Youth workers on the streets are 'vital to tackle gang violence'


Deploying specialist youth workers on the streets is vital in preventing violence among young people, according to a National Youth Agency (NYA) report.

Youth workers should be deployed to areas where young people spend time, a report says. Picture: Adobe Stock
Youth workers should be deployed to areas where young people spend time, a report says. Picture: Adobe Stock

The youth organisation’s report advocates the use of "on-road" support workers, who combine youth work skills with an understanding of criminology, to support young people in communities affected by gang violence.

Those in this specialist role are be able to forge relationships with young people by gaining their “acceptance, approval and permission,” the report says.

This is because such workers have credibility within communities by ensuring they have an understanding of young people’s lives, including their language, behaviour and dress code.

On-road workers are then given “unprecedented access to spaces, which many practitioners and academics alike cannot and will not access”, such as housing estates and street corners.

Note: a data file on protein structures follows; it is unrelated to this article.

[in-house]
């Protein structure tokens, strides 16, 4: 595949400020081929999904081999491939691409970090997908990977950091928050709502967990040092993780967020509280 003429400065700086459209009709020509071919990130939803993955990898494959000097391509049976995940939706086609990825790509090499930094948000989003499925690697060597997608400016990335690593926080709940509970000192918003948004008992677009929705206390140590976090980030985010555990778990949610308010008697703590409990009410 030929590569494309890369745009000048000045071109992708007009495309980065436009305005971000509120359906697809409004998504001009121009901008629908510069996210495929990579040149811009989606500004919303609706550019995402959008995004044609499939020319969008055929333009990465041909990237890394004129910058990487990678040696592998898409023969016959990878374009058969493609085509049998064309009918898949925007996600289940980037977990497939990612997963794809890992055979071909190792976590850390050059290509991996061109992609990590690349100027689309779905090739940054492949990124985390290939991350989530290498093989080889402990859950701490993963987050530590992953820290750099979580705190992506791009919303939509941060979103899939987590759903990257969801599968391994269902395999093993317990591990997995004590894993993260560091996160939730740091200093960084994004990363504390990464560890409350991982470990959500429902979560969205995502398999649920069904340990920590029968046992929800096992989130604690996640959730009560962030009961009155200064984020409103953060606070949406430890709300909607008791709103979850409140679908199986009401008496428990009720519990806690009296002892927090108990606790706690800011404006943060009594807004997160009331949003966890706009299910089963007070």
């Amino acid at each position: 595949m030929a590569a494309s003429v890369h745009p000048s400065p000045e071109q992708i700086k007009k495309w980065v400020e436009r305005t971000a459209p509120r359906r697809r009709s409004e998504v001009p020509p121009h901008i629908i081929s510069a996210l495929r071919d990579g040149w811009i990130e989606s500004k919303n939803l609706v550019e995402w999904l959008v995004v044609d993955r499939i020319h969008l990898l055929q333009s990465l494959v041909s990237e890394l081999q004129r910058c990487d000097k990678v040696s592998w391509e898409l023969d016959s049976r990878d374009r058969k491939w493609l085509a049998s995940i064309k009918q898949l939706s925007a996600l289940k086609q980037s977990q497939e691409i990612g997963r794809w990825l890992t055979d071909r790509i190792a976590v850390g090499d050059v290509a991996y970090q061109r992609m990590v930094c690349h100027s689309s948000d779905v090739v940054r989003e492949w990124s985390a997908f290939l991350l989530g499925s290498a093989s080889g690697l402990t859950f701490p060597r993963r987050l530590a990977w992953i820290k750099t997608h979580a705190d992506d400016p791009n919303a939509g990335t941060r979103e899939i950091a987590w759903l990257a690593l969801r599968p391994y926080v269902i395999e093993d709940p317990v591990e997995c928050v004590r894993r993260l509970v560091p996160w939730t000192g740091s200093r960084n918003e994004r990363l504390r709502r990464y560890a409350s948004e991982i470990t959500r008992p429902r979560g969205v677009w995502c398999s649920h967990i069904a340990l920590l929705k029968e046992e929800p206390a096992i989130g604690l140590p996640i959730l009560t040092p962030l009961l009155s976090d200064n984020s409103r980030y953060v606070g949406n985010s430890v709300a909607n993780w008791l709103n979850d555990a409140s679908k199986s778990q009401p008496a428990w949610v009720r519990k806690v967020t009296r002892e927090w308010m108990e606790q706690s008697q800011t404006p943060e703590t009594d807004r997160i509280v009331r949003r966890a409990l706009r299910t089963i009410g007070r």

This is where many young people choose to spend their leisure time and also where violence can occur, says the report.

Another benefit of on-road workers is their ability to manage conflict and “navigate these environments in a safe way,” the NYA says.

The report explains how on-road workers can support young people affected by gang culture’s focus on postcodes, where those from rival areas are “banned” from travelling in certain locations.

The NYA’s Responding to Youth Violence through Youth Work report details how an on-road worker has the flexibility to work with young people at evenings and weekends informally. The on-road worker can also help develop strategies with young people to keep them safe in gang-controlled communities and help divert them away from violent crime.

Report author Craig Pinkney, a criminologist and youth sector specialist lecturer at University College, Birmingham, urges youth workers “with a passion to work with young people on the frontline” to adopt the on-road model “to engage with young people around the issues of gangs and violence in such spaces”.

His report adds: “Most importantly, recognising the key components of on-road youth work contributes to the wider academic research surrounding youth work practice in the UK.

“In particular they contribute to the wider understanding of the difficulties, expectations, challenges and roles of those working on the front-line, in inner city communities, engaging with young people in violence and gang-impacted environments.”

CYP Now Digital membership

  • Policy and research analysis
  • Evidence-based case studies
  • Leadership advice
  • Legal updates
  • Local area spotlights

From £170 /year

Subscribe

CYP Now Magazine

  • Policy and research analysis
  • Evidence-based case studies
  • Leadership advice and interviews
  • Legal updates

From £136 /year

Subscribe